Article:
- Sound and ultrasound (such as multi-frequency transmitters for remote access to answering machines and [until around 1975] the first ultrasonic remote controls for televisions)
- Radio waves (for example for remote unlocking of cars, garage door opening , radio switches , Bluetooth for modern entertainment devices )
- Infrared radiation (IR) (including for electronic devices such as televisions)
In contrast to IR remote controls, radio remote controls do not rely on an optical view of the receiver and thus also work through ceilings and walls. However, interference can occur when using other radio applications (wireless telephone, video transmission, etc.) and microwave devices .
There are also universal remote controls that can operate a wide variety of devices from different brands.
Definition of terms
Devices with only a few functions are called handheld transmitters .
Originally, the signals were only sent via a cable , whereas today's remote controls are usually wireless. Radio waves , for example, can be used as a transmission method; this sometimes requires approval from the national telecommunications authorities (in Germany the Federal Network Agency ). Transmissions by means of infrared , inductive transmission with a transmission frequency of around 10 kHz, for example to open garage doors and ultrasonic remote control , are not subject to approval - they are rarely used today. Ultrasonic remote controls are - like inductive remote controls - susceptible to interfering signals from the environment. Animals can also hear ultrasound and startle when pressed.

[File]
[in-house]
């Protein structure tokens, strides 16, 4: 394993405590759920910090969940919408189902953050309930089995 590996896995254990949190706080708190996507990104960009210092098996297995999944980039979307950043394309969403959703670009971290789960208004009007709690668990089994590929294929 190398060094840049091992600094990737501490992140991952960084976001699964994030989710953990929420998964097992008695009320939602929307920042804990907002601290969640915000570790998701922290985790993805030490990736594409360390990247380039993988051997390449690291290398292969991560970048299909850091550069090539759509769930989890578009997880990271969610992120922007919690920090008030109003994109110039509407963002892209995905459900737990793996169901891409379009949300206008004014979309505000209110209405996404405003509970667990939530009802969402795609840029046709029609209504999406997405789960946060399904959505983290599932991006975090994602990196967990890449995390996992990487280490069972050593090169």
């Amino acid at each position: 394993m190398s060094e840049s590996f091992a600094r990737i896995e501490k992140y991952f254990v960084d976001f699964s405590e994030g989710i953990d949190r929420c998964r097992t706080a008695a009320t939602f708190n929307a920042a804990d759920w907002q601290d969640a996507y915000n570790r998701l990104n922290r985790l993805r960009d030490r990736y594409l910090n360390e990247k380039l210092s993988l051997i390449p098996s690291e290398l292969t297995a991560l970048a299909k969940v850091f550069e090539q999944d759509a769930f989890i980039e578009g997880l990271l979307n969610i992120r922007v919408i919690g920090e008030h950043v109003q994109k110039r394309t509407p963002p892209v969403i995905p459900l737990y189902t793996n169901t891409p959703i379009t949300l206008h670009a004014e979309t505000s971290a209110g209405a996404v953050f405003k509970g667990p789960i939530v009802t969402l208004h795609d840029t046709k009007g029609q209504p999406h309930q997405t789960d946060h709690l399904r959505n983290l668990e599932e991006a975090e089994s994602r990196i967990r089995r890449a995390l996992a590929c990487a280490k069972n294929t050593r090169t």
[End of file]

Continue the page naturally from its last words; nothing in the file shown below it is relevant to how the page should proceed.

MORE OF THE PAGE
Most remote controls today work with infrared ( light-emitting diodes at a wavelength of 940 nm as a transmitter). To improve the immunity to interference, the radiation is modulated with a frequency of 20 to 70 kHz. The modulation of the signal reduces the power consumption of the transmitter and makes the transmission immune to external light. With infrared remote controls, direct visual contact with the device to be controlled is not absolutely necessary, as IR signals are reflected from many surfaces.
More recent developments use radio frequencies around 2.4 GHz. Among other things, devices can be remotely controlled via mobile phone or computer using remote apps via Bluetooth or LAN / WLAN . This method does not require visual contact.
IR remote controls send out a signal in the invisible infrared range . Infrared light-emitting diodes are often used as the radiation source . The signal is switched on and off at a frequency around 40 kHz. This increases the receiver's immunity to interference: a bandpass filter only allows these frequencies to pass and blocks random interference signals. Modulation of this transmission signal transmits information to the receiver.